The genetically engineered mice reacted the same way humans with the disorder would react to individual sounds that were part of a pattern – they showed a startle response to each tone, Nasello said.

In collaboration with Miriam Bocarsly from the Department of Pharmacology, Physiology and Neuroscience at Rutgers New Jersey Medical School, the team found evidence that the gene mutations altered the levels of a brain chemical known as dopamine. As with humans with Tourette disorder who are treated with a drug that alters the levels of dopamine, the processing deficits and repetitive behaviors seen in the mice decreased in intensity when they were administered the same drug.

“An easy way to think about this is that we have inserted a gene mutation and it’s changed the neural circuitry of the mice’s brains,” said Max Tischfield, an assistant professor in the Department of Cell Biology and Neuroscience in the Rutgers School of Arts and Sciences, and the senior corresponding author of the study. “And those changes are altering how a brain chemical like dopamine, which in humans is important for cognition and motor behavior, allows the mice brain cells to communicate.”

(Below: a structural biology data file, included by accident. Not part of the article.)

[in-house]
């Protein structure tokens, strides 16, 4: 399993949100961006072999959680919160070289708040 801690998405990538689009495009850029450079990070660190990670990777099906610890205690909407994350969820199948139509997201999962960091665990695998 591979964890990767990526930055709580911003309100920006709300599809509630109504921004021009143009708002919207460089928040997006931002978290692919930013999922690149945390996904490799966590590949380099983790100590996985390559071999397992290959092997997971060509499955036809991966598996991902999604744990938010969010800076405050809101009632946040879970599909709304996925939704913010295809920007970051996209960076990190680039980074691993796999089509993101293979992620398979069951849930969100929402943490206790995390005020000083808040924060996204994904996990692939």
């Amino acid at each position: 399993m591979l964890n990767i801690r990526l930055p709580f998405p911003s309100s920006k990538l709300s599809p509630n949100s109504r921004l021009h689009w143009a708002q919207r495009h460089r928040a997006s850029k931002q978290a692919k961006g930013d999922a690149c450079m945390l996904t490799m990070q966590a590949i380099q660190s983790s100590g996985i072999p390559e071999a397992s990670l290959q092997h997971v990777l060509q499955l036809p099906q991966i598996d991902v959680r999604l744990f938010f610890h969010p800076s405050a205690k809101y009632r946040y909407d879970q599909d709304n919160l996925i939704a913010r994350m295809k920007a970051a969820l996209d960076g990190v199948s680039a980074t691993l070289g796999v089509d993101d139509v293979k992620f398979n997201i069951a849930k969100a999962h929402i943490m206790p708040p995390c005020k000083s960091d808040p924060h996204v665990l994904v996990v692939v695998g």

The researchers credited much of the success of their work to the contributions of families with Tourette disorder who over the past 15 years donated genetic samples to the research group.

“These families did this out of the goodness of their hearts with the idea of moving the field forward,” said Gary Heiman, a co-senior author of the study and a professor in the Department of Genetics who recruited families of members with Tourette disorder throughout the world and organized blood collection and genetic repositories. “They want to have a better understanding of this mysterious disorder and for us to come up with better treatments, not only for the people who are currently suffering with the disorder but also for future generations.”

The scientists said the techniques they employed in their research are applicable to researchers studying other complex disorders caused by multiple genes, including autism and schizophrenia.

They also hope this advance will attract more researchers to study Tourette disorder.

“So why would a researcher jump into something if there’s little known and they’re left wondering, ‘How do I even start? What do I have at my disposal that would allow me to even scratch the surface of this very complex disorder?’” Max Tischfield said. “And with these mice, not only can we scratch the surface, but we can dig underneath.”

Other Rutgers scientists involved with the study include Lauren Poppi, Joshua Thackray, Riley Wang, Rodna Spaseka, C.K. Johnson and Derek Gordon, all from the Department of Genetics; Junbing Wu, Tess Kowalski, and Angelina Persaud, from the Department of Cell Biology and Neuroscience; and Miriam Mahboob from the Department of Pharmacology, Physiology and Neuroscience at Rutgers New Jersey Medical School.

Researchers from Harvard Medical School and Hamad Bin Khalifa University in Qatar also contributed to the study.

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PNAS, April 29, 2024; BRFSG-2022-11; 74260; R01MH115958; U24 MH068457